Delivering Value – Agile, Lean and Kanban David Joyce - PowerPoint PPT Presentation

ronnie
delivering value agile lean and kanban david joyce n.
Skip this Video
Loading SlideShow in 5 Seconds..
Delivering Value – Agile, Lean and Kanban David Joyce PowerPoint Presentation
Download Presentation
Delivering Value – Agile, Lean and Kanban David Joyce

play fullscreen
1 / 46
Download Presentation
192 Views
Download Presentation

Delivering Value – Agile, Lean and Kanban David Joyce

- - - - - - - - - - - - - - - - - - - - - - - - - - - E N D - - - - - - - - - - - - - - - - - - - - - - - - - - -
Presentation Transcript

  1. Delivering Value – Agile, Lean and KanbanDavid Joyce Date: 29/05/09

  2. Agile & Lean Impact

  3. Agile Manifesto In February 2001 the Agile Manifesto was written Individuals and interactions - over processes and tools Working software over - comprehensive documentation Customer collaboration over - contract negotiation Responding to change over - following a plan

  4. Agile Customer collaboration and co-located teams Backlog of small pieces of the whole Regular planning and prioritisation Daily stand-ups Incremental releases Demos of work completed Retrospectives

  5. Lean Agile practitioners have begun to include thinking from Lean Manufacturing in their Agile approaches: Kanban, Flow, Pull, Value, Waste Elimination, Continuous Improvement Kanban in manufacturing is the inspiration behind what we now call Kanban for Software Engineering.


  6. Kanban Principles Agree a team capacity Limit Work in Process (WIP) to that capacity  Pull value through the Value Stream Make both work and workflow visible

  7. Capacity and Limits • We establish • Our capacity through agreement with our value chain partners, on what is a fair, and reasonable expectation for workload on our team. • A reasonable set of working policies, that our partners understand and consent to.

  8. Value Stream Identifies all the steps in order from idea to delivery. A continuous smooth flow of valuable, new features, into deployment. The value stream includes everybody from the customer to support.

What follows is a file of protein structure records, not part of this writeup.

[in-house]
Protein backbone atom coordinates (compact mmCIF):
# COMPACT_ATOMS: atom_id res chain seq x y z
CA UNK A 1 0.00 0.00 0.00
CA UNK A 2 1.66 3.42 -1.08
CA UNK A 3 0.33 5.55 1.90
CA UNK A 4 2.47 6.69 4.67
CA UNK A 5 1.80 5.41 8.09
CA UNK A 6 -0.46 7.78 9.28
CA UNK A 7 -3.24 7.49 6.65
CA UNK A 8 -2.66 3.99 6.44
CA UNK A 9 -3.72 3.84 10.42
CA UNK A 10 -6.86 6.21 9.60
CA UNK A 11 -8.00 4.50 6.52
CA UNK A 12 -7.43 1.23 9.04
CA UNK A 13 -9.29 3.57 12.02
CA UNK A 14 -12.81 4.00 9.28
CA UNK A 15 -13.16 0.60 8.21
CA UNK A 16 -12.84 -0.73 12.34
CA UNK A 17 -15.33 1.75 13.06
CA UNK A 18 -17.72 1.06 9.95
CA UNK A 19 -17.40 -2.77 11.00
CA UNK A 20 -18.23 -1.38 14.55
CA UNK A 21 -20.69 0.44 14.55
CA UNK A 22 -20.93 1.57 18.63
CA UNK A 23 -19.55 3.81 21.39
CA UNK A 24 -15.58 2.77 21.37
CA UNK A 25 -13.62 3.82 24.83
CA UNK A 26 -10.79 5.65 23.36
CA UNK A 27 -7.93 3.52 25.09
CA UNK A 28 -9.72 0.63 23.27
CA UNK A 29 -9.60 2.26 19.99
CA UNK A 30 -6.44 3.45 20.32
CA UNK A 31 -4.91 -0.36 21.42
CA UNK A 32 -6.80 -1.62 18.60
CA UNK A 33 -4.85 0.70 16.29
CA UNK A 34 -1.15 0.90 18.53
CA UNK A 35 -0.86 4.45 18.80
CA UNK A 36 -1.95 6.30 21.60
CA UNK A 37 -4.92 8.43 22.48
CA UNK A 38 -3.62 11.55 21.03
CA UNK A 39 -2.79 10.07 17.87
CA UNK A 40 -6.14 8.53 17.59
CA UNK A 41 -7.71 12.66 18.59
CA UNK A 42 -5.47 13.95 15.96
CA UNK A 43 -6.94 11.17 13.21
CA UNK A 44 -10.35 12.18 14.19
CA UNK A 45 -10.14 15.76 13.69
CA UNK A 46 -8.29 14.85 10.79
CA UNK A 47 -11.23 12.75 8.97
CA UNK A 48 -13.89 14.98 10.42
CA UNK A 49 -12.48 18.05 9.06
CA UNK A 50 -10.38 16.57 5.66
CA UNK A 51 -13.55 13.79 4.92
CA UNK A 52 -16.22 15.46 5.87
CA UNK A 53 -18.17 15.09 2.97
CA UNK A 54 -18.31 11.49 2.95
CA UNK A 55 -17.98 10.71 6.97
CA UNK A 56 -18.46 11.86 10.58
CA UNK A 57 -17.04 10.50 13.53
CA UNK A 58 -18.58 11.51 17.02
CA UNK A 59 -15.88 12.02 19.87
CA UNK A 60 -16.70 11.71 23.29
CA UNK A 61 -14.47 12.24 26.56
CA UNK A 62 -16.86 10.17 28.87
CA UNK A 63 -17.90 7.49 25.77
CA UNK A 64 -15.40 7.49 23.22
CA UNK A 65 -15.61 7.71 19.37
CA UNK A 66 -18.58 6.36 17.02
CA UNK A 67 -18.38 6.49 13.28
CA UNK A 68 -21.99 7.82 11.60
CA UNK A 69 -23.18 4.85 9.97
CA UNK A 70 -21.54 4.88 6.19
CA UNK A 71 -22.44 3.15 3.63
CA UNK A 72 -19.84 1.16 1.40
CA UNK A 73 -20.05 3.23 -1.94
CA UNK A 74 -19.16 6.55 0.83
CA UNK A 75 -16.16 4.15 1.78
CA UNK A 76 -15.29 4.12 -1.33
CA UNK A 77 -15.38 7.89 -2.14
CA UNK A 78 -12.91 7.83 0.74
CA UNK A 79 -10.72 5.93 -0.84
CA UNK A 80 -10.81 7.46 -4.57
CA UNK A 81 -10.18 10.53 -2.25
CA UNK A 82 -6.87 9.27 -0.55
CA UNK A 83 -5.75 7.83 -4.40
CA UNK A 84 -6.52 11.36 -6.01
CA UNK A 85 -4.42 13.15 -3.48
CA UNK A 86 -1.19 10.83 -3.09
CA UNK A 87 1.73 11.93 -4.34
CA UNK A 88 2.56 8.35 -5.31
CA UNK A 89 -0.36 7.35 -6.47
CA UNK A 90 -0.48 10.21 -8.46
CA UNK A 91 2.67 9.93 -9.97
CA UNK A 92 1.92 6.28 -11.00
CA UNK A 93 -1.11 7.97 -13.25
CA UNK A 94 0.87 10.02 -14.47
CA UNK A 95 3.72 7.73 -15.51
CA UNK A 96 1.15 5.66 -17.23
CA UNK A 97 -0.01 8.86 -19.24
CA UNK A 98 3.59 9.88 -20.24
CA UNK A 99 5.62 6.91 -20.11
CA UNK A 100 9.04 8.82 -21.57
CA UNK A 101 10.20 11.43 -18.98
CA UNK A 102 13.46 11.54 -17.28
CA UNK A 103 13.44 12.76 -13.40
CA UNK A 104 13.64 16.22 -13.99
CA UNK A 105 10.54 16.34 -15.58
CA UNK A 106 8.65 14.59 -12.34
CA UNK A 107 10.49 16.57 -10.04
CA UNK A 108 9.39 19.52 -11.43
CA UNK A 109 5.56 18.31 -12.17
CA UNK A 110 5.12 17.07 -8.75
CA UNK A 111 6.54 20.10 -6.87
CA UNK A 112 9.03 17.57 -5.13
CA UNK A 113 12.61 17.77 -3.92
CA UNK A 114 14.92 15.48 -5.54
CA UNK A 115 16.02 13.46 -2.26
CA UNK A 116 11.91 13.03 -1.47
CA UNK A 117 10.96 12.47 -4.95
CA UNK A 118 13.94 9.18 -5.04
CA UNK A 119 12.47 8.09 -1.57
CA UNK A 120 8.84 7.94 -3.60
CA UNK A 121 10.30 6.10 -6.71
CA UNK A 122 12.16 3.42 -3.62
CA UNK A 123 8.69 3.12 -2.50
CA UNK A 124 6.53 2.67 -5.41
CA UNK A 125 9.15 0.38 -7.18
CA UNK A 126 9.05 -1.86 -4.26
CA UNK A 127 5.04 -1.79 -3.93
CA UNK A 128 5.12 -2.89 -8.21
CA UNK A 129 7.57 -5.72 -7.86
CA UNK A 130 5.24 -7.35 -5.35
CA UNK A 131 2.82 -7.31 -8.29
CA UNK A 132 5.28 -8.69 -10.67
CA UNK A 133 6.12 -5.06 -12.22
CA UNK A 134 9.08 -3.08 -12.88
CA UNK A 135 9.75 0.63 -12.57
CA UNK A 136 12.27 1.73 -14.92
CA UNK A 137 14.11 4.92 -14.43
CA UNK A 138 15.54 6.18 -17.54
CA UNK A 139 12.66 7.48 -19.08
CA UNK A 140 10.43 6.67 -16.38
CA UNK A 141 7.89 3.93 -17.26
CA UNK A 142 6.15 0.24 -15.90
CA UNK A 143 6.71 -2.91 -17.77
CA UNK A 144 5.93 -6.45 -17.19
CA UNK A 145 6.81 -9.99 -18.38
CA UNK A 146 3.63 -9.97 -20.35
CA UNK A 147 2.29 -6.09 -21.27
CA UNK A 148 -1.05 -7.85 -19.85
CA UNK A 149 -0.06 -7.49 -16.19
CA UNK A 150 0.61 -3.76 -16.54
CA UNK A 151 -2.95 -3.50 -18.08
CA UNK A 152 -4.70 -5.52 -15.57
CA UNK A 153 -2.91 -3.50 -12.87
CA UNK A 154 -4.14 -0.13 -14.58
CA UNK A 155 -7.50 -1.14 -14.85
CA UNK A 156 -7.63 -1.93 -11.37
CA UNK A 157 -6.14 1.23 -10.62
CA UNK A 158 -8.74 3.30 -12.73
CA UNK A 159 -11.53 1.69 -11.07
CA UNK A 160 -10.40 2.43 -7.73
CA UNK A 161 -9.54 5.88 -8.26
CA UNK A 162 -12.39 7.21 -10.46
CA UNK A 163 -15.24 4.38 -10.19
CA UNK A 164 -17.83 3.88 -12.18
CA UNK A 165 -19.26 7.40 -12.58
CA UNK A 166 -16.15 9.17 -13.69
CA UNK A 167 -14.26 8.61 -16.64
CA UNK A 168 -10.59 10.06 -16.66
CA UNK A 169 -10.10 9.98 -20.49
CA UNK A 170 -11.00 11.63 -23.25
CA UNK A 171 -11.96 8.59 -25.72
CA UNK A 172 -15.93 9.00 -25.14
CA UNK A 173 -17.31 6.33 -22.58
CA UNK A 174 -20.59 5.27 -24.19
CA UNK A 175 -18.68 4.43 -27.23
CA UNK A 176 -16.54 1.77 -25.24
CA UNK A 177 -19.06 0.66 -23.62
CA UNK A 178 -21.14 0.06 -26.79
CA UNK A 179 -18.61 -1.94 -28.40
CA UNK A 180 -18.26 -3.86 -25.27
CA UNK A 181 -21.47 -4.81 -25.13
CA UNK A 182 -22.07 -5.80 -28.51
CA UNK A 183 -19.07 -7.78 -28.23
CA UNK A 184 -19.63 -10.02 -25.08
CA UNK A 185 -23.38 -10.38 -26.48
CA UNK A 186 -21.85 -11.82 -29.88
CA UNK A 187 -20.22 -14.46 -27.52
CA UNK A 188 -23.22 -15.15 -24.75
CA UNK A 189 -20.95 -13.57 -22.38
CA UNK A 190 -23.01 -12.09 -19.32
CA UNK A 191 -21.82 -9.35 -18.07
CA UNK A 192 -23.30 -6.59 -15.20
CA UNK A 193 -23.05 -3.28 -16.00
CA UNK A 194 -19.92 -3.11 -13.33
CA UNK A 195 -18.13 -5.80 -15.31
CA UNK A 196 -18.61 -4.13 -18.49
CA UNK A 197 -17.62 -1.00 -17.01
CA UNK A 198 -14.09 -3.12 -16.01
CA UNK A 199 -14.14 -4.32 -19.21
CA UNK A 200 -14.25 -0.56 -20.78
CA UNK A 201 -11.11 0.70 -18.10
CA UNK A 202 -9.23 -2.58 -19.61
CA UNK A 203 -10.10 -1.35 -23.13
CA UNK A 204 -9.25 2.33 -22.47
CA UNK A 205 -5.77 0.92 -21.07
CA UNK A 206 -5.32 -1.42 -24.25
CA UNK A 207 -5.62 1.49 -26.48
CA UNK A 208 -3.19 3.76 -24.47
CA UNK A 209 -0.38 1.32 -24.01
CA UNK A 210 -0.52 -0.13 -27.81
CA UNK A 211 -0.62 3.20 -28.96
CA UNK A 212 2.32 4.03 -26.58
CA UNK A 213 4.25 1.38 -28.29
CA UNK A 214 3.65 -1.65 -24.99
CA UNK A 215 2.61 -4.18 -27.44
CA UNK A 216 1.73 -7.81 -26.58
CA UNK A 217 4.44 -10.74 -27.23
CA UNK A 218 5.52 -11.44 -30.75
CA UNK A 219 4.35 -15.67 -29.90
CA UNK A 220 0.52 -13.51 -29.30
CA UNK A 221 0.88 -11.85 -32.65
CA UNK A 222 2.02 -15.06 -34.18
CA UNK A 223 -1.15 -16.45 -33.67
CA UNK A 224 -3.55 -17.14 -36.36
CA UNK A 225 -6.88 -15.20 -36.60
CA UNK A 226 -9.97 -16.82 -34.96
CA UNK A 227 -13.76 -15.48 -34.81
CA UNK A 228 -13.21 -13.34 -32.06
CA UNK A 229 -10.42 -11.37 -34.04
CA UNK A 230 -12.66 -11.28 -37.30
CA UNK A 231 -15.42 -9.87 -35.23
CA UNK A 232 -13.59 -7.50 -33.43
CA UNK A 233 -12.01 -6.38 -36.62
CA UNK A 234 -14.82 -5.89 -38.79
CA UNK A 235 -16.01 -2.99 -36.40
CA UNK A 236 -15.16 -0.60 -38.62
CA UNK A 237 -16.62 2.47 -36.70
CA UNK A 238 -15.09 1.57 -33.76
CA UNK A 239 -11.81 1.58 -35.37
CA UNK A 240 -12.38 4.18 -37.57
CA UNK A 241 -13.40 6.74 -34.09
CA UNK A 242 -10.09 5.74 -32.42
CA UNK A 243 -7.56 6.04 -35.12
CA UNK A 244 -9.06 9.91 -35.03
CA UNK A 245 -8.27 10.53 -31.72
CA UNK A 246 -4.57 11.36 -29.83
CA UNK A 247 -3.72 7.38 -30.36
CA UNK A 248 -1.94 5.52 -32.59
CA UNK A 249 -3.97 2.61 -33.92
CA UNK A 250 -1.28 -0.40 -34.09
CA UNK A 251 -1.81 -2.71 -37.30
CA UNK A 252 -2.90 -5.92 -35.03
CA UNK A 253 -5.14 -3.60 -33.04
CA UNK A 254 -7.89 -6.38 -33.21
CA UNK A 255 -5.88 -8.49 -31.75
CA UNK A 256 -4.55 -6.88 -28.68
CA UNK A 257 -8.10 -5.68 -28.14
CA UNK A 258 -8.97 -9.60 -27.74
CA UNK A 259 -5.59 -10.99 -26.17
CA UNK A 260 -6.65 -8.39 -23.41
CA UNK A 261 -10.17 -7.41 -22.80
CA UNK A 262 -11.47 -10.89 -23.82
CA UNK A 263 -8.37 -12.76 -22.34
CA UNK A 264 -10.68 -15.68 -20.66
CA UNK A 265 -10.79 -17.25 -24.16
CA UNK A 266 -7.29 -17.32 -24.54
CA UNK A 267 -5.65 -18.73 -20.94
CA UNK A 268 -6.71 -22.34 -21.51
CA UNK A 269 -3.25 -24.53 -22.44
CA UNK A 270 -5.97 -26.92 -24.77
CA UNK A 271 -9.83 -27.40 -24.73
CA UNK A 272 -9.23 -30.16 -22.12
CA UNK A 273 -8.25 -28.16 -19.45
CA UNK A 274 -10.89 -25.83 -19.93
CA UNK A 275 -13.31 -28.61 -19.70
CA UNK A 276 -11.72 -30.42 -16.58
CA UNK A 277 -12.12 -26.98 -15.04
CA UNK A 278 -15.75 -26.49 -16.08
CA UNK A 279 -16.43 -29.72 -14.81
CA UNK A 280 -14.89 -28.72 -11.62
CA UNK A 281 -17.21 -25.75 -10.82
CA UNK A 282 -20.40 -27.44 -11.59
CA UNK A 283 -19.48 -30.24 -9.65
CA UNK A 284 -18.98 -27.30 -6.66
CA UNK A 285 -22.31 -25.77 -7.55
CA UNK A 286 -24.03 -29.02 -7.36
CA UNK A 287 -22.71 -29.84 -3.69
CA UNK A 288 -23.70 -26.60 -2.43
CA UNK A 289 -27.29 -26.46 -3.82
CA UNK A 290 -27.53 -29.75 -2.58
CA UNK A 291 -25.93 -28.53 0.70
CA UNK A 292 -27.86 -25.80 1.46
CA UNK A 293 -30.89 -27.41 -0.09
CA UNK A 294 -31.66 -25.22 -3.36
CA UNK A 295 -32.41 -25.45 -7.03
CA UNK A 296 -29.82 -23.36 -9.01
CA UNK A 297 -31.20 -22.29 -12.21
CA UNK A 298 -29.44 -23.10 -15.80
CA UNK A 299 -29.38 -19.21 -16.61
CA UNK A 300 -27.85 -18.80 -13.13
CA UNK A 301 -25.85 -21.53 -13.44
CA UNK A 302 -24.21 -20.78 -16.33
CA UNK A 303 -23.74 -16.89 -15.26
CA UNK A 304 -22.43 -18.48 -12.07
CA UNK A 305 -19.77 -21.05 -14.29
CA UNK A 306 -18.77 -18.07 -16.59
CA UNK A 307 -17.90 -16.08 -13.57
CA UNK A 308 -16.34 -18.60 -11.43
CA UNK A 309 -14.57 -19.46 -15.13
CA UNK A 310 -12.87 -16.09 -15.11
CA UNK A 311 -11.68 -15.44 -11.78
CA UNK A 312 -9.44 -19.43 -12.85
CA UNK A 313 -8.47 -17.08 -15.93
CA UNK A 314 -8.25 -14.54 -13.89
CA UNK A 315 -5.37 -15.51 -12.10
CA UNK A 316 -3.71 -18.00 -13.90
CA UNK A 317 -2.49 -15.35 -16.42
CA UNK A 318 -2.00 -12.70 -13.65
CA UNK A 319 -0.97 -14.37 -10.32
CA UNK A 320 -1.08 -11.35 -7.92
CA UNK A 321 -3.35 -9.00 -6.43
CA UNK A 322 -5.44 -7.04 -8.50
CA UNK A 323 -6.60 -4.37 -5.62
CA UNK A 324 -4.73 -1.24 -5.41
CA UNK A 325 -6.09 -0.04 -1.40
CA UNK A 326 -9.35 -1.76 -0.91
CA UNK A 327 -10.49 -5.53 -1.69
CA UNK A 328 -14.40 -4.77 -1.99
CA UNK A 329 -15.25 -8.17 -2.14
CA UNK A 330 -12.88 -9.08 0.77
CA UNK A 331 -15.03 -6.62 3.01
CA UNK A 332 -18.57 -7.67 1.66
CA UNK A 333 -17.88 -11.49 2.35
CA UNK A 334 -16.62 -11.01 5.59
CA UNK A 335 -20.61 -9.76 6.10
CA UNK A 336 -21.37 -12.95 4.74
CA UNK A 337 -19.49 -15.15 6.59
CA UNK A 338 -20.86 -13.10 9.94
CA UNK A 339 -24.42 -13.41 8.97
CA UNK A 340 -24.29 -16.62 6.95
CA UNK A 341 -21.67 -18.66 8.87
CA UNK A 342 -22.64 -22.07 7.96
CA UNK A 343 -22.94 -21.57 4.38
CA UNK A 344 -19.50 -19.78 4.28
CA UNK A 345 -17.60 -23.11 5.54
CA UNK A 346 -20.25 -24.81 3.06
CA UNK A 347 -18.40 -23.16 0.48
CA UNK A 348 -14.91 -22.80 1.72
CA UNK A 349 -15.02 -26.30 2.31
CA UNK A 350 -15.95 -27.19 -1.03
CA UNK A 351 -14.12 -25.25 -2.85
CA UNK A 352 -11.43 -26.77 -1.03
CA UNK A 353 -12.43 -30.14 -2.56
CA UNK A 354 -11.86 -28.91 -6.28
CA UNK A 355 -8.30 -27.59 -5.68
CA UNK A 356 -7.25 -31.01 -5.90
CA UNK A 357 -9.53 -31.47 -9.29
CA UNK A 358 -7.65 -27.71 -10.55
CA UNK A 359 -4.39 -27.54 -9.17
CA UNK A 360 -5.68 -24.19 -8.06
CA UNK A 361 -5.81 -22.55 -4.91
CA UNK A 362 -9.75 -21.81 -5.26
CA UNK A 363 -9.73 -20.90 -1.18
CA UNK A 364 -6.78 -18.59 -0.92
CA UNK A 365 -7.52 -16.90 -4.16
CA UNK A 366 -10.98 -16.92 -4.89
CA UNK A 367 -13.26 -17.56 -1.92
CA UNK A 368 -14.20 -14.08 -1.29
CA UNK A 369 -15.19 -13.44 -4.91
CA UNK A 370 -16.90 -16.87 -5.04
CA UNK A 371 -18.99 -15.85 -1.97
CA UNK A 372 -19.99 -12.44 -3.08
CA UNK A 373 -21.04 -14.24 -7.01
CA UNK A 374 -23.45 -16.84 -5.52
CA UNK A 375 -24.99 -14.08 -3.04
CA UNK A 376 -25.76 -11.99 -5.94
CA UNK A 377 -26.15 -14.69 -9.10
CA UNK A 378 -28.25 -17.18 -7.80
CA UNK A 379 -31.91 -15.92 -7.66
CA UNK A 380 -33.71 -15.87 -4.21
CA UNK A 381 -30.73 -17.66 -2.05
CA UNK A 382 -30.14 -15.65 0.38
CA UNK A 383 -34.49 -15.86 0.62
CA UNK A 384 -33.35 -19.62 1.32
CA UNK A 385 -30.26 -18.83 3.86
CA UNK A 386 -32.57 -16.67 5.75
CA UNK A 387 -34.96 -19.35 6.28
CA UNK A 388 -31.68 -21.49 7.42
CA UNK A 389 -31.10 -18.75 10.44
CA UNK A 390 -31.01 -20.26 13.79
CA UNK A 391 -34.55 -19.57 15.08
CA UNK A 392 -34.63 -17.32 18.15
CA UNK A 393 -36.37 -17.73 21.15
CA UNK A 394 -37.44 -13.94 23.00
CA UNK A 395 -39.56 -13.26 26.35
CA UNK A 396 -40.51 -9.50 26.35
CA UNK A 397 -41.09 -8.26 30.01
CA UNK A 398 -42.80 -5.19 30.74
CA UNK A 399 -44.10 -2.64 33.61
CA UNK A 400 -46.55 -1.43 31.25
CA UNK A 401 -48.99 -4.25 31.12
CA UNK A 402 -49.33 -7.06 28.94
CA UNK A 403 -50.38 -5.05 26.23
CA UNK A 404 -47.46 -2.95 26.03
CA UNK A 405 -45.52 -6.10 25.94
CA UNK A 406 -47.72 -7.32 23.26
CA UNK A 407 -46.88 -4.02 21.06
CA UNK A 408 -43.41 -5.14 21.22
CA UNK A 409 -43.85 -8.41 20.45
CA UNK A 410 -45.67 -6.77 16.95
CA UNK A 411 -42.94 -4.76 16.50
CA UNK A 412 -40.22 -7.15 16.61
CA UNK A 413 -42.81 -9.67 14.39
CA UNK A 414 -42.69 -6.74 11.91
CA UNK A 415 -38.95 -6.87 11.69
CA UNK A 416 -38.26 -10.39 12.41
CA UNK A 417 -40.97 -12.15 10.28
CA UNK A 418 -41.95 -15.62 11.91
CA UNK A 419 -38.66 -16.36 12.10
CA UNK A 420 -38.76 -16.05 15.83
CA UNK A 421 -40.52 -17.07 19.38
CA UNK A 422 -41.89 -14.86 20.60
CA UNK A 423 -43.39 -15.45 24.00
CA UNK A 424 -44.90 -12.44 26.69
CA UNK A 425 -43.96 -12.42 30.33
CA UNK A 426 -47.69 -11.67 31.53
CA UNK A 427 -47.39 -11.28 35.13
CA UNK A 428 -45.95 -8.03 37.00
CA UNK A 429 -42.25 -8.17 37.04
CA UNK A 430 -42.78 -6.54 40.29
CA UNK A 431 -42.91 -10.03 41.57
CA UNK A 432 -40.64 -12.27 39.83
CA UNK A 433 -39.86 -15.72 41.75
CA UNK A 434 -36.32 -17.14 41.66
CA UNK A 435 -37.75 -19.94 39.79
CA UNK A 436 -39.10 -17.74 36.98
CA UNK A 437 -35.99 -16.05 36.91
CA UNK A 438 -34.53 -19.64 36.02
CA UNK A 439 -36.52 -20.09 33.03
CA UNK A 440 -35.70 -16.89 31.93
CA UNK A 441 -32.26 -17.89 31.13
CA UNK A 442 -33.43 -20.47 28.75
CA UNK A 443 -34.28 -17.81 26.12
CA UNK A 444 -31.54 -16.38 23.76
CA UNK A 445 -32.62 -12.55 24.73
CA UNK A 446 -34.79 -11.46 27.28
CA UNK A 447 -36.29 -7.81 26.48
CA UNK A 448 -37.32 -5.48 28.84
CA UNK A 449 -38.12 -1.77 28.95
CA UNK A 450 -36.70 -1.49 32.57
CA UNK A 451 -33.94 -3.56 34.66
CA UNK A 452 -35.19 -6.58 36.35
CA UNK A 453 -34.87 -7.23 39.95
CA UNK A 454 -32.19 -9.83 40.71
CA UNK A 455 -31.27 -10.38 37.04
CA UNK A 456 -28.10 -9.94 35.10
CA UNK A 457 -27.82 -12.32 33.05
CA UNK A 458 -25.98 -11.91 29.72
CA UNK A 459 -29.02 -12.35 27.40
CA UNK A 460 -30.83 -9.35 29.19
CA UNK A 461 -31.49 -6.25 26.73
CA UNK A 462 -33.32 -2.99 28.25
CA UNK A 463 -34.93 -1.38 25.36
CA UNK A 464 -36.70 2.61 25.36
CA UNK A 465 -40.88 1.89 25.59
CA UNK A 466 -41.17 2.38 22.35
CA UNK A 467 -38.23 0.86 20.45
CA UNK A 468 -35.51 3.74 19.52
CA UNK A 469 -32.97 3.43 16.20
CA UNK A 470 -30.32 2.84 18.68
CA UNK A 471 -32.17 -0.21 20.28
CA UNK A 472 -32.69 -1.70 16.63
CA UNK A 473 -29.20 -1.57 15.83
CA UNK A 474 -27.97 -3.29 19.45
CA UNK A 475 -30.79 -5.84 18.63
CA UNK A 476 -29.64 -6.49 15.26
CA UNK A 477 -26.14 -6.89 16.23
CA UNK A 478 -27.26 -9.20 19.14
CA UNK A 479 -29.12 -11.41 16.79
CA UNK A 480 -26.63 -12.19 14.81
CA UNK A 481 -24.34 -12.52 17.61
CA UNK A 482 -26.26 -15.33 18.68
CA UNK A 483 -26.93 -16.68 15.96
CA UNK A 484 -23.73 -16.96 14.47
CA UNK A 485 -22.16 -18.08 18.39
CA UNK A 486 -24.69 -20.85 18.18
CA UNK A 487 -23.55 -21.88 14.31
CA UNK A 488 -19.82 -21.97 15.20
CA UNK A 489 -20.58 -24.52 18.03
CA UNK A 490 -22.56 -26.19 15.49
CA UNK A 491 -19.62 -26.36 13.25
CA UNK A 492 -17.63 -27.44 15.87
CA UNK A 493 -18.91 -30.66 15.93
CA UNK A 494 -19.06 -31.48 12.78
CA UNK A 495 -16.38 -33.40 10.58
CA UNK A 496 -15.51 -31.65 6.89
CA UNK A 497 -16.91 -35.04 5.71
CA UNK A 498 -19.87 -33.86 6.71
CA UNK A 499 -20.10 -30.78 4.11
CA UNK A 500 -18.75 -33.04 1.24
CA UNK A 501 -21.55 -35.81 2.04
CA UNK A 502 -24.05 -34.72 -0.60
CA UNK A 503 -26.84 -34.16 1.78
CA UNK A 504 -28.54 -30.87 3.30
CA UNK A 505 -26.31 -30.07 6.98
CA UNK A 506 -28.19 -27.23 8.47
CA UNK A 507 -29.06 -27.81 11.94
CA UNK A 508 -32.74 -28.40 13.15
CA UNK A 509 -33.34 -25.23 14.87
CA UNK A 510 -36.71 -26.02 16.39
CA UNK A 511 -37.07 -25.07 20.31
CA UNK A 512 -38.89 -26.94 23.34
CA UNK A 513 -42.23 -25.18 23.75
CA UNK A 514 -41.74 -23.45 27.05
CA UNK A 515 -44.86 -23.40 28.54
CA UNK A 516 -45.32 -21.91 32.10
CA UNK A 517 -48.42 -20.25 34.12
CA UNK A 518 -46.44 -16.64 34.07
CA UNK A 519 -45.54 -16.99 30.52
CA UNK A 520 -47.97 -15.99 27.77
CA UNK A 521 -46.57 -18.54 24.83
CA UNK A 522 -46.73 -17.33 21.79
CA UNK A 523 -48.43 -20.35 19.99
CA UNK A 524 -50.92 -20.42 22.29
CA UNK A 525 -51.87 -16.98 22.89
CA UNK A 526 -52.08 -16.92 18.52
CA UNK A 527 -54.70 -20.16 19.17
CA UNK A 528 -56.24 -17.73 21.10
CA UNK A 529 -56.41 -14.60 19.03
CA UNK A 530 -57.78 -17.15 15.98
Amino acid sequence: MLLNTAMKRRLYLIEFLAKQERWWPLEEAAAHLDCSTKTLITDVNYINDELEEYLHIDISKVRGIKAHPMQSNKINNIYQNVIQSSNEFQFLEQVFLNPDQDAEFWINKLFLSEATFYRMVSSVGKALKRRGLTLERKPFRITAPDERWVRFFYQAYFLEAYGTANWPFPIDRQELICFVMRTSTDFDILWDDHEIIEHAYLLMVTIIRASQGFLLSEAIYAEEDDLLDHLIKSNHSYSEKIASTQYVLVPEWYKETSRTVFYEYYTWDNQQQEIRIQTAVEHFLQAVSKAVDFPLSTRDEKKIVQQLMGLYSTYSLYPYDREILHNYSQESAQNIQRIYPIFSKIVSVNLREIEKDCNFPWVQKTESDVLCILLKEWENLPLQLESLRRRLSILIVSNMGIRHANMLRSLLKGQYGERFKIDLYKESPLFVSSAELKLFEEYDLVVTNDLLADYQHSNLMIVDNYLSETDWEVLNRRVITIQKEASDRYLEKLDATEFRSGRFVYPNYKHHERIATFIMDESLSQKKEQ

9. Value Stream Mapping How much time is spent on value addvsnon value add Quarterly Value Stream Mapping to re-assess the whole value stream.

  10. Standups Map the value stream and track work on a board Hold a standup meeting every day in front of the board

  11. Make it Visible! What is blocked? Are we overloaded? What bottlenecks do we have? What are we working on?

  12. Pull Work Not Push There is a queue of work, which goes through a number of stages until its done.  When work is completed in a stage, it goes downstream for the next stage.  When someone needs new work to do, they pull from upstream.

  13. Kanban Pull … Step 1 Step 2 Step n Done Work Items Queue (1) In Process (1) Queue (1) Queue (1) In Process (1) In Process (1) …

  14. Managing Risk With Classes of Service Classes of service are typically defined based on business impact. Delivery times and pull priorities will vary across the different classes. Classification will result in a specific set of service levels, that are unique and differentiating to a line of business.

  15. Policies • Each class of service comes with its own set of policies that affect prioritization decisions, for example: • Expedite • Fixed Delivery Date • Standard • Chargeable

  16. Classes of Service Allows anyone to make a properly risk aligned prioritisation decision, in the field, on any given day, often without any management intervention or supervision.

  17. Giving Business Value • Fixed Delivery Date • Expedited • New feature • Change request • Story

  18. Detracting From Value • Missed Requirement • In Process Defect • Live Defect • Blocker

  19. Return On Investment Many organisations are now unwilling to tolerate Payback Periods of more than a year. This is astonishing considering that 3 - 5 year ROI was the norm just a few years ago. How is it possible to release the capital necessary to do software projects?

  20. Features Software products can be deconstructed into units of value. Typically value is not perceivable as a monolithic whole, but as a series of separately deliverable features. A complex software product can deliver value even if it isn’t complete.

  21. Incremental Features Example

  22. Why use Features? • Typically a Feature creates market value in the following ways:  • Competitive differentiation • Revenue generation • Cost saving • Brand projection • Enhanced loyalty • Market share